Sunday, November 13, 2011

Contentedness: Being Happy Without Everything You Ever Wanted

Rarely does anyone ever get everything they ever wanted in life. We all have our wants—those things we wish we could have, but don’t have. And this is the case for most of us throughout our entire lives. There will always be something we’d like to have. Certain things we may want very badly, maybe even to the point of losing sleep over, or becoming depressed or hopeless about. Maybe you’d like a home of your own, or a first car, or enough money to pay the bills and have some left over for a change, or a friend, or maybe even a family of your own. Some things to want in life can quite literally be that life changing that they can make all the difference in the world. Some things to want in life are for the good of others, too. Maybe you want someone’s health to improve, or for a friend to get a good job, or for a couple to have their first baby. Some things to want for others are noble and good intentioned, and for those others to get those things, it literally can be life changing for them. Other things, however, may not be so profound. Sometimes all we want are petty things that, even though we’d like to have them, we aren’t going to lose any sleep if we don’t get them. Maybe you want that new computer, or Kindle, or new purse, or new pair of jeans. These things just aren’t as life changing as the others, but we can still become consumed by our desires to get them.

But how do we handle not getting the things we want in life? Some people resort to thievery to get want they want. Some people get angry. They then resort to jealousy, complaining, blaming God, or maybe even doing something as drastic as committing murder. Some people just become sad and eventually lose hope. Some people keep their hope, knowing that they may, if not immediately, at some point be able to get what they want. And some people become constant worriers, always looking at how bad things can get if they don’t get everything they want, or looking at how bad things already are without having what they want. Then there are those that know, even if they don’t ever get this or that in life, they can still be happy without, and they live their lives each day knowing life can still be good with what they already have—these are the optimistic, hopeful, glass-is-half-full-no-matter-what kind of people. These are the sort we should all strive to be like.

We don’t have to have boyfriends or girlfriends to be happy. We don’t have to have wives or husbands to be happy. We don’t have to have our own children or grandchildren to be happy. We don’t have to have a thousand and one friends on Facebook to be happy. We don’t have to have the world’s best job, or the most secure job, to be happy. We don’t have to have the most expensive car to be happy. We don’t have to have a home of our own to be happy. We don’t have to win the lottery to be happy. We don’t have to have others smile, nod, and say “Good day” to us each day to be happy. We don’t have to be the center of attention to be happy. We don’t have to have the best health to be happy. We don’t have to have the new jacket at Penny’s to be happy. And we don’t have to have the new iphone to be happy. We don’t have to have most of the things we want in life in order to be happy, or to say that we indeed do have a good life.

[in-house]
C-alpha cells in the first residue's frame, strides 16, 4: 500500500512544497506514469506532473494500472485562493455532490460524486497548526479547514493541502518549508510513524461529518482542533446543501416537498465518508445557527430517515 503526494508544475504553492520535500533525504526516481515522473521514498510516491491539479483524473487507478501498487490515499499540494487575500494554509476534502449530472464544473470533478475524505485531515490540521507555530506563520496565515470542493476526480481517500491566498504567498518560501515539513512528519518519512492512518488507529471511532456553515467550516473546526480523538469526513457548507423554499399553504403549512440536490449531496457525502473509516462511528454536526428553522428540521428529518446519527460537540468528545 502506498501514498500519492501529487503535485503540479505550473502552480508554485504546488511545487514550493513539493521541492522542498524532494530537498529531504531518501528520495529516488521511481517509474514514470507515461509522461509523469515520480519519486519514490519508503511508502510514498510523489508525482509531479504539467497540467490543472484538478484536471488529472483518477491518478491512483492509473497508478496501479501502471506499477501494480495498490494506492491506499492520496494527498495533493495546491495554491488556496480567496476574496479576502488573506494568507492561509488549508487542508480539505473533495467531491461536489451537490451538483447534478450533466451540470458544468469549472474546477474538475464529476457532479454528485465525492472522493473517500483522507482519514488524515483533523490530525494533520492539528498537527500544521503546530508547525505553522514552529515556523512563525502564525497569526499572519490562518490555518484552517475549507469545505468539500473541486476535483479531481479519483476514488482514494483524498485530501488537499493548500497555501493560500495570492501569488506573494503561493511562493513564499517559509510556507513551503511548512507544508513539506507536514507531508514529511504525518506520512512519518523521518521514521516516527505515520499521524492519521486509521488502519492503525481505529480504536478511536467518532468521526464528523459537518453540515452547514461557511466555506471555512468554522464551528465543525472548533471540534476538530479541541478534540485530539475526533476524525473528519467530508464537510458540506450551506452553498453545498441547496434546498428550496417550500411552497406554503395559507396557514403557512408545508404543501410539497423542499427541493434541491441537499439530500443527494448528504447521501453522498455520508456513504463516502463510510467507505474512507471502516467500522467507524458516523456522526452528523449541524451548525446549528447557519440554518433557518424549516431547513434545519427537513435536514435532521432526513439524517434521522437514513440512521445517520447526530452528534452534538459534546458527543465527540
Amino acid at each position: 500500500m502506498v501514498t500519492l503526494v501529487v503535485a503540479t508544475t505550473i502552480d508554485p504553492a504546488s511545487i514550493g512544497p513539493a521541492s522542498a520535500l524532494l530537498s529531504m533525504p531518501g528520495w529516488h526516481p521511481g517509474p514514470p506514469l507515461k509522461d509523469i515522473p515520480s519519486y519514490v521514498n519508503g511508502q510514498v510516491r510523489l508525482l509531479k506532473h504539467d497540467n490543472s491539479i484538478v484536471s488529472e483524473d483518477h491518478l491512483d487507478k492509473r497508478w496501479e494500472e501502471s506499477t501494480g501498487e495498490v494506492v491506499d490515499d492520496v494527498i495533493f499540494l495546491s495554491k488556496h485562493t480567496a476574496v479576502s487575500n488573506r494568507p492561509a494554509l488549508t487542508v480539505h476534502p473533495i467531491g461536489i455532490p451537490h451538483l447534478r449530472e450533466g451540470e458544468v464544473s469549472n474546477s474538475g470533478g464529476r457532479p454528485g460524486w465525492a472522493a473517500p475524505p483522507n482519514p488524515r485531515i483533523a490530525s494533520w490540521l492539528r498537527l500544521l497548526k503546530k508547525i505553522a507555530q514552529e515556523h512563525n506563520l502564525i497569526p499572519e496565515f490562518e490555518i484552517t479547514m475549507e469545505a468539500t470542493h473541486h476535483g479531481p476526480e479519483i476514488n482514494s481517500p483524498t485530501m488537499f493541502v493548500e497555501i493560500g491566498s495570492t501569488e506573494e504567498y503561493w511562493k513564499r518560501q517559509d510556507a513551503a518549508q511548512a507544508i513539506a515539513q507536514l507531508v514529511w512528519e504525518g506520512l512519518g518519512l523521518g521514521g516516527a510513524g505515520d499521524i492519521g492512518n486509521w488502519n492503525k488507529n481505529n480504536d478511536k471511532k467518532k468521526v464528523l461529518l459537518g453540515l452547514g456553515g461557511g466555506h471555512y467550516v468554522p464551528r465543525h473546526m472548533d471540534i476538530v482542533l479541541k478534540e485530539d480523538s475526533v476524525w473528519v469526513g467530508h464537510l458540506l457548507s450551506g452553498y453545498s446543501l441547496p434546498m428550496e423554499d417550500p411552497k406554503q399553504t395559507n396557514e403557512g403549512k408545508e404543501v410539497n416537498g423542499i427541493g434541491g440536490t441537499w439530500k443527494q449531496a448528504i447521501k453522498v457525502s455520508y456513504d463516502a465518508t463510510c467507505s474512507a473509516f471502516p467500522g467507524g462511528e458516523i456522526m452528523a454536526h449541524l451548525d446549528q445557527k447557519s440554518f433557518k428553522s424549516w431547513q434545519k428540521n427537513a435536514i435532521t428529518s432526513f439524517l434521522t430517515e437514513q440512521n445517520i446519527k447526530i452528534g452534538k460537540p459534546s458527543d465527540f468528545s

The truth is that most things in life come and go. Sometimes we have a lot of what we want, and other times we have very little of what we want. But in all things, there is only truly one thing any of us can ever have and keep if we want it. We can all be saved through Christ. And through Christ, we can be happier, healthier, and more blessed than through obtaining anything else. We can be content with the things we do have, knowing that everything we have is a blessing and gift, and that we could always have so much less, no matter how much or how little we think we have (even if at times it seems like nothing at all).

Even if we don’t have all that we want in life, we can still be thankful for and happy about all that we do have. We can still be happy and content not having everything we ever wanted.


naturgesetz said...

Very well said.

I started my blog with the intent of showing people that it is possible to have a contented — that is, happy — life without being in sexual relationships, and to encourage gay men to be celibate. I have come to realize that it is possible for a same-sex-attracted man to have even more happiness than I knew how to achieve. The attitudes of society during much of my life, my shyness, and my lack of understanding all played a part. But even so, as I look back from the age of 68, I can honestly say that I've had a good life, and I'm content, and I expect to remain so for whatever time remains to me on this earth.

jennypo said...

Brandon, you're lovely. Good to read this today.

This made me thing of an old poem that has been running through my head lately:

And shall I bid thee change thy will, my Father,
Until it be according unto mine?
But no, Lord, no - that never shall be, rather
I bid thee blend my human will with thine.
I bid thee hush the hurrying, eager longing
I bid thee soothe the pangs of keen desire
See in my quiet places wishes thronging
Forbid them, Lord, e'en though it be with fire,
And work in me to will and do thy pleasure
Till all within me, peaceful, reconciled
Tarry content my Well-Beloved's leisure
At last, at last - e'en as a weaned child.

Brandon said...


I'm glad you feel that way. :)


I liked the poem. And, I've always thought you were pretty lovely too. :) Thanks!